Here is an excerpt from last week's Nature, Jim Giles' article PR's 'pit bull' takes on open access, courtesy of Open Access News:
The author of Nail 'Em! Confronting High-Profile Attacks on Celebrities and Businesses is not the kind of figure normally associated with the relatively sedate world of scientific publishing. Besides writing the odd novel, Eric Dezenhall has made a name for himself helping companies and celebrities protect their reputations, working for example with Jeffrey Skilling, the former Enron chief now serving a 24-year jail term for fraud.
Although Dezenhall declines to comment on Skilling and his other clients, his firm, Dezenhall Resources, was also reported by Business Week to have used money from oil giant ExxonMobil to criticize the environmental group Greenpeace. "He's the pit bull of public relations," says Kevin McCauley, an editor at the magazine O'Dwyer's PR Report.
Now, Nature has learned, a group of big scientific publishers has hired the pit bull to take on the free-information movement, which campaigns for scientific results to be made freely available. Some traditional journals, which depend on subscription charges, say that open-access journals and public databases of scientific papers such as the National Institutes of Health's (NIH's) PubMed Central, threaten their livelihoods.
From e-mails passed to Nature, it seems Dezenhall spoke to employees from Elsevier, Wiley and the American Chemical Society at a meeting arranged last July by the Association of American Publishers (AAP)....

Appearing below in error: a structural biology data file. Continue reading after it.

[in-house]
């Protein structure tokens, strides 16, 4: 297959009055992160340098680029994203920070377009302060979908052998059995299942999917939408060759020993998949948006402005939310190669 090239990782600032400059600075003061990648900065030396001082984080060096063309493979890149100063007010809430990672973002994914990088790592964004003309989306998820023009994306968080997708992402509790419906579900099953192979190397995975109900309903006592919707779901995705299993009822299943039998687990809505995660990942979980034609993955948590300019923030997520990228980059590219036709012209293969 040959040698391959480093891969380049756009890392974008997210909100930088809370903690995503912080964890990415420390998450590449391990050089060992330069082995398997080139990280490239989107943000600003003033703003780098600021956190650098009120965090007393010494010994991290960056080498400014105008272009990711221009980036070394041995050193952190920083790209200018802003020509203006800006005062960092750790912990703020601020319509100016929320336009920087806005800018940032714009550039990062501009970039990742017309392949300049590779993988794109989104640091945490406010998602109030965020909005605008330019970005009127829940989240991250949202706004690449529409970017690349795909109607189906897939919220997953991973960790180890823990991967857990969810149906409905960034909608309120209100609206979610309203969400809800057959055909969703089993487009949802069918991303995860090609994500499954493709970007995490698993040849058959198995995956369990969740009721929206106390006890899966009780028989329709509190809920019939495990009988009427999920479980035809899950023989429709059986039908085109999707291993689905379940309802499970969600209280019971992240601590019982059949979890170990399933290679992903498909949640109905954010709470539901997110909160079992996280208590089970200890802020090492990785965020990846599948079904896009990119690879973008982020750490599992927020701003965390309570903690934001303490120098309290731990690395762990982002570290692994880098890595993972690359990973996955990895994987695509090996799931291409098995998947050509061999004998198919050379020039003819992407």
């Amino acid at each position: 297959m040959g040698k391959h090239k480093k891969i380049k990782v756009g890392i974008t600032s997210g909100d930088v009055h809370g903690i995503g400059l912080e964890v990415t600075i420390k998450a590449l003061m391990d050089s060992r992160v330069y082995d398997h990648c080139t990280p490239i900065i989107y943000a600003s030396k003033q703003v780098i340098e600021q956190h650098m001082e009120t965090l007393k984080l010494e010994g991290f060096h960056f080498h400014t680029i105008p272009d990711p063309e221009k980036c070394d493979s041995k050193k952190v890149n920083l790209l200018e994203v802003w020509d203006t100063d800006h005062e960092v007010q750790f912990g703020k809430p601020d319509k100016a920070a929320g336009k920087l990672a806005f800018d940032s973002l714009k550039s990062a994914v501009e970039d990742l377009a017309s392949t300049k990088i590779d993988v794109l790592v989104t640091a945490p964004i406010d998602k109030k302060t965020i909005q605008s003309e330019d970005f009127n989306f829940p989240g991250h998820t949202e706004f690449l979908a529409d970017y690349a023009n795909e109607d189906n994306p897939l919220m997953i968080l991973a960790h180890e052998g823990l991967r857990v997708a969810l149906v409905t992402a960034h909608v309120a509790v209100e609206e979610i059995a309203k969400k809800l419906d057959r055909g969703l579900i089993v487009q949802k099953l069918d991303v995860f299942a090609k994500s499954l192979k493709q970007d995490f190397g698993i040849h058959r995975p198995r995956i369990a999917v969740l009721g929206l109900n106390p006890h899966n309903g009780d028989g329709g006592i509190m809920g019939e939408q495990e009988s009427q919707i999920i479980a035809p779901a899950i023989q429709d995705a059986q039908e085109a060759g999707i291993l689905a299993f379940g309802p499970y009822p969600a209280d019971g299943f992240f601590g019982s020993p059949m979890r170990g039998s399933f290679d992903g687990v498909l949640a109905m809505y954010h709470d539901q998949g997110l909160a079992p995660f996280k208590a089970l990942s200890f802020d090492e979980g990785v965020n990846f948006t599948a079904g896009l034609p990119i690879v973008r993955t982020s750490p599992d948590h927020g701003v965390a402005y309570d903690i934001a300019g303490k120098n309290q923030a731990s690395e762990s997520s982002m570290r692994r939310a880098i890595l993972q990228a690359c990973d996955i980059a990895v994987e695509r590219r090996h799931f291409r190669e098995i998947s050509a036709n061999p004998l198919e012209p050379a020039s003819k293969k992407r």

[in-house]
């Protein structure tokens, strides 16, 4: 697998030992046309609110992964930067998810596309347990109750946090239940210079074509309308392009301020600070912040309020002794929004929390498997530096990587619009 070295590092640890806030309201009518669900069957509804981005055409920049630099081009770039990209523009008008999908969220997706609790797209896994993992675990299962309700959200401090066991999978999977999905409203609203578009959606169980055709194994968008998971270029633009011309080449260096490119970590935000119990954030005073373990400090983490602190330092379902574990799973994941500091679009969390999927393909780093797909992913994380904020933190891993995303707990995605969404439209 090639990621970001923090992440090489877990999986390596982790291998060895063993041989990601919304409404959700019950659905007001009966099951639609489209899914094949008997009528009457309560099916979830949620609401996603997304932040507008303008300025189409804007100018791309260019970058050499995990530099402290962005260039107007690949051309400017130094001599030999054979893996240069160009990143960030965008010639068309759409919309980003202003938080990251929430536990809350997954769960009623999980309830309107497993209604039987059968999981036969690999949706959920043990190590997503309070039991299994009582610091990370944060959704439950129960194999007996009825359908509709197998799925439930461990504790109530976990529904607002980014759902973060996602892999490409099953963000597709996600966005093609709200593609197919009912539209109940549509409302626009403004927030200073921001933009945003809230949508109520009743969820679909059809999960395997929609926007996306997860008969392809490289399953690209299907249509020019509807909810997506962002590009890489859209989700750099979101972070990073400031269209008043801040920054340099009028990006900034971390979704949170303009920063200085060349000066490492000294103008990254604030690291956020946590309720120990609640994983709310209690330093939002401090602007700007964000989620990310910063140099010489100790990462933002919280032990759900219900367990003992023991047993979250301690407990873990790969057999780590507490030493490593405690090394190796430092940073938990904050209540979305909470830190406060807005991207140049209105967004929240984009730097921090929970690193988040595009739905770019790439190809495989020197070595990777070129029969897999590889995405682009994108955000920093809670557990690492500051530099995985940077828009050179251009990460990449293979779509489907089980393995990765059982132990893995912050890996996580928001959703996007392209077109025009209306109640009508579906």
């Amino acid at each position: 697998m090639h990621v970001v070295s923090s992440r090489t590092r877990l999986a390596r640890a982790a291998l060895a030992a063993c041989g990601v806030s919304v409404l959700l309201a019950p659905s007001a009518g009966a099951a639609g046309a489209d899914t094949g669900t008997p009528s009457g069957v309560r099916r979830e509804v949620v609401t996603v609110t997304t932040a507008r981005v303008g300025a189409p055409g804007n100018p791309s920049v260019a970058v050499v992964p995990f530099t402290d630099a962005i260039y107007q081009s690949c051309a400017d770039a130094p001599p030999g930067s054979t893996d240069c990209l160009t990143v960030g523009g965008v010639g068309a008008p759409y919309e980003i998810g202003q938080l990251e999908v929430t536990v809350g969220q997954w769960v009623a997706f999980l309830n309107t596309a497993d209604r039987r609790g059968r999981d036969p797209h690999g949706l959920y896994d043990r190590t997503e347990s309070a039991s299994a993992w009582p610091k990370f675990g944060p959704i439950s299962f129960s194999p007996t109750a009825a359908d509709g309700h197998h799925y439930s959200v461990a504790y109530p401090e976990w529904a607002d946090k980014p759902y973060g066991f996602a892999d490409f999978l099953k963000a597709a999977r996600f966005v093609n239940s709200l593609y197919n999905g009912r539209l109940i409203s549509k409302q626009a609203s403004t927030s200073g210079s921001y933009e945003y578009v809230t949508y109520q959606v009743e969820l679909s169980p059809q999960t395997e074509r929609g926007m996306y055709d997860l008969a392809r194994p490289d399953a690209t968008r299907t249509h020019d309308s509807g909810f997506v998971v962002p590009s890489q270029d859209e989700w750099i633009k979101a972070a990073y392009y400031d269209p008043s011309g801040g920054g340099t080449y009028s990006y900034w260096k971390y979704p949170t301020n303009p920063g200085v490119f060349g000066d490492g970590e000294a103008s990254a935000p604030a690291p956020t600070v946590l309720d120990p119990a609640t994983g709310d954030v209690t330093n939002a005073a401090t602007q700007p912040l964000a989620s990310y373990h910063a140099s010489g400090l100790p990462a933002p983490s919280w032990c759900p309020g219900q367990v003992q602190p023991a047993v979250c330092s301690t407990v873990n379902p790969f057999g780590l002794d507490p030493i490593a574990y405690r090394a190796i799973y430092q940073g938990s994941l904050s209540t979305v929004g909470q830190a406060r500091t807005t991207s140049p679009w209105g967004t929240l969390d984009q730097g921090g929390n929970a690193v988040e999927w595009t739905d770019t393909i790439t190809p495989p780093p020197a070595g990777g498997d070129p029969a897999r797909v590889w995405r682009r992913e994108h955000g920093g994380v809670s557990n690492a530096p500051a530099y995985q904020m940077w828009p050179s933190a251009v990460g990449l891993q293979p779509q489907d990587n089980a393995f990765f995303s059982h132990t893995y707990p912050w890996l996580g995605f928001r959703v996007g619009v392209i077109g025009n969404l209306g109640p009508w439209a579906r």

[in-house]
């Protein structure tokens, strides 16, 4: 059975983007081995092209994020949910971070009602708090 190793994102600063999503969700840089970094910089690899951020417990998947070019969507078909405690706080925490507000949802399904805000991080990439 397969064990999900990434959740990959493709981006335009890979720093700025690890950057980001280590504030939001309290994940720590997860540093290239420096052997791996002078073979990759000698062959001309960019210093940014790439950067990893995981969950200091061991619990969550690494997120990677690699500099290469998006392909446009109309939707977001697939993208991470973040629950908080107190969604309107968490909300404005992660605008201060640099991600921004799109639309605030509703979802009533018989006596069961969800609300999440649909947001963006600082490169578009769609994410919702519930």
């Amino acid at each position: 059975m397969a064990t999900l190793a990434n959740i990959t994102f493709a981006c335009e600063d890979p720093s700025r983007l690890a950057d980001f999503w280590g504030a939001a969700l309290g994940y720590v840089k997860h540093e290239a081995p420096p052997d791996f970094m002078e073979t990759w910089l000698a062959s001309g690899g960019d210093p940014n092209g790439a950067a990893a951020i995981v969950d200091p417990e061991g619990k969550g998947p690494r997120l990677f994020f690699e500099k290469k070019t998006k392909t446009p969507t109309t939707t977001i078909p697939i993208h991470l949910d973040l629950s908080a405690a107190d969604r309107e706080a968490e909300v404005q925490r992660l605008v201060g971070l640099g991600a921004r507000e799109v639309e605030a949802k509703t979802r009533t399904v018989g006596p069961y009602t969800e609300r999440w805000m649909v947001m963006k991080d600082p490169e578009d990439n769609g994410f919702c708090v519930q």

The consultant advised them to focus on simple messages, such as "Public access equals government censorship". He hinted that the publishers should attempt to equate traditional publishing models with peer review....
Dezenhall also recommended joining forces with groups that may be ideologically opposed to government-mandated projects such as PubMed Central, including organizations that have angered scientists. One suggestion was the Competitive Enterprise Institute, a conservative think-tank based in Washington DC, which has used oil-industry money to promote sceptical views on climate change. Dezenhall estimated his fee for the campaign at $300,000–500,000.
In an enthusiastic e-mail sent to colleagues after the meeting, Susan Spilka, Wiley's director of corporate communications, said Dezenhall explained that publishers had acted too defensively on the free-information issue and worried too much about making precise statements. Dezenhall noted that if the other side is on the defensive, it doesn't matter if they can discredit your statements, she added: "Media massaging is not the same as intellectual debate.
Subsequent articles have appeared in the Chronicle of Higher Education, Washington Post, and Scientific American, and a number of bloggers, myself included, have commented. The best place to follow the discussion is Open Access News.
Today's Open Access News reports a letter from the American Association of Publishers' / Scholarly Publishing Division, responding to which shows that they either don't get it, or don't care. In this letter, AAP/SPS claims that publishers "manage and fund the peer review proces". Manage, yes. Fund? Get real...peer reviewers are not paid, and profitable publishers do not fund the publishing process, they are funded by it.
AAP - if you'd like to shake a reputation for deliberate misinformation - trying to pretend you are funding something you are actually deriving profits from, is not the best approach.
The American Chemical Society is one of the members of this association.